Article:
Mariah Bell Is Excited To Move On

by Lynn Rutherford

Mariah Bell competes during the women's free skate at the ISU World Figure Skating Championships on March 25, 2022 in Montpellier, France.


After seven seasons competing on the ISU Grand Prix, with four podium finishes along the way, does Mariah Bell feel a faint twinge of regret as the season, starting with Skate America last week, kicks off without her this week?
“No, not at all,” the 26-year-old said with a laugh. “No regrets. I didn’t know how I would feel, honestly, but I’m happy about where I am right now.”
The reigning U.S. champion, who won Skate America in 2020, now resides in North Richland Hills, just outside of Fort Worth, Texas — about 1,800 miles from Norwood, Massachusetts, where Skate America took place this year. Isabeau Levito, the 15-year-old world junior champion, won silver in her Grand Prix debut. Many count her as Team USA’s top hope in women’s competitions this season.
And that is fine by Bell, who announced her competitive retirement with an Instagram post on Oct. 12. 



Between furnishing her new condo, planning a return to school, and lending a hand at nearby NYTEX Sports Centre, where older sister Morgan Bell is figure skating director, her days are full.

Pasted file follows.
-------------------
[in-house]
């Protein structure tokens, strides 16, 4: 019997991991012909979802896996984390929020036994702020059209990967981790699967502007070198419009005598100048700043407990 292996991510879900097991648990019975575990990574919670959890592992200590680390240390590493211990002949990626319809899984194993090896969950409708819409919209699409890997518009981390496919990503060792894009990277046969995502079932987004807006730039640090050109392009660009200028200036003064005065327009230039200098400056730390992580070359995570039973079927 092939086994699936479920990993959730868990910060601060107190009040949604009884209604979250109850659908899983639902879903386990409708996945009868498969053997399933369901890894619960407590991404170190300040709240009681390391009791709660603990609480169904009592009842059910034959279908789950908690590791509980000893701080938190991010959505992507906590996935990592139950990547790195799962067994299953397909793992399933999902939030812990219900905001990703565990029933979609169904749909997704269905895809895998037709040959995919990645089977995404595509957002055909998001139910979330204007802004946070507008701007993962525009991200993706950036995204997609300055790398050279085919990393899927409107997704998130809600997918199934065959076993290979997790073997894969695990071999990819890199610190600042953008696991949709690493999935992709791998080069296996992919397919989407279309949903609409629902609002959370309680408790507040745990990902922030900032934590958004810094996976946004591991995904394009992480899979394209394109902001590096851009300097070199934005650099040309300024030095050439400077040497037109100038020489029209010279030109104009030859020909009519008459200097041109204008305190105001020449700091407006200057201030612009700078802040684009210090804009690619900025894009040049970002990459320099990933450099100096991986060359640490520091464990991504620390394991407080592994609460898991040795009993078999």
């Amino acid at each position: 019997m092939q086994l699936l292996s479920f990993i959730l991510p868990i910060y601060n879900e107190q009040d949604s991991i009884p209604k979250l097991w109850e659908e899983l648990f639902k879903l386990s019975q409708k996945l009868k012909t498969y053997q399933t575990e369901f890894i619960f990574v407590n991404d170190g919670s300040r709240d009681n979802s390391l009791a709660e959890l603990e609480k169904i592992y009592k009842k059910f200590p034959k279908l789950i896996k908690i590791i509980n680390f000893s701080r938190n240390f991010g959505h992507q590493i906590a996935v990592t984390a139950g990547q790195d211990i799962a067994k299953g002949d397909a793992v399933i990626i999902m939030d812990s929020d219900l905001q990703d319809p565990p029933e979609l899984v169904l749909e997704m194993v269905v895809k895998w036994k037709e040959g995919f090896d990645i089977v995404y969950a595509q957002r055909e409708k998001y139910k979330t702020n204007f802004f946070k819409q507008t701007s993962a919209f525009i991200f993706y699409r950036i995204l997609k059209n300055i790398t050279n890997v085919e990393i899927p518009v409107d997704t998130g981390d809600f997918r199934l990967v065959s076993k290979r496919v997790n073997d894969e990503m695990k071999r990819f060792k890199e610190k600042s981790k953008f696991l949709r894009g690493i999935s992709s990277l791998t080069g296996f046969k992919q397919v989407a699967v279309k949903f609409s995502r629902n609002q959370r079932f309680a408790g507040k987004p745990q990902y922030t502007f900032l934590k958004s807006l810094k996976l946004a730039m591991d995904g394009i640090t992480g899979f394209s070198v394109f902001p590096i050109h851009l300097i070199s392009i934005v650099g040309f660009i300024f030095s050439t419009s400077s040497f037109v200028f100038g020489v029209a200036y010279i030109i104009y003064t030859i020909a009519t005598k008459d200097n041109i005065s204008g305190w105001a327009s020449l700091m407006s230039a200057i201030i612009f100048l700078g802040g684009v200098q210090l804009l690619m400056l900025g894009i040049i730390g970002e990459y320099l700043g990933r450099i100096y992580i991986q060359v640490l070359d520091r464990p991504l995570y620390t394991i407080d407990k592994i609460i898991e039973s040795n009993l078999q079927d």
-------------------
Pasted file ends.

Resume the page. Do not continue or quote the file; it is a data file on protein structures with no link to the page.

“It will be fun to watch,” she said. “Before, I was just so focused on myself and training every day, I wasn’t always up to date on what was happening …. As much as skating holds a special place in my heart, I’m excited to move on from it.” 

Not that Bell is making a clean break — since placing 10th at the Olympic Winter Games Beijing 2022, then winding up her competitive career with a fourth-place finish at the world championships — the effervescent performer is in high demand for shows, and has toured in the U.S. and Japan. Earlier this month, she traveled to Tokyo to take part in the Japan Open as a member of Team North America, which went down to defeat to Team Japan. 

“Each team needs (at least) one member that isn’t an eligible competitor, and I was one of them for North America,” she said. “I definitely did not train as hard as I would normally train. I only planned to do three triples, so it was a much easier program. I just really wanted to have fun, and obviously still do well. It felt much more like I was going to do an exciting show, versus a competition.”

After eight senior international campaigns, with their fair share of highs and lows, Bell is ready to turn the page. 

“The journey was hard and I didn’t always like it, but I did always love it,” she wrote in her retirement post.

Bell’s toughest moments came in 2021. Favored to win the U.S. Championships, a disappointing free skate left her in fifth place and off the U.S. world team. Heartache visited her personal life when a long-term relationship ended.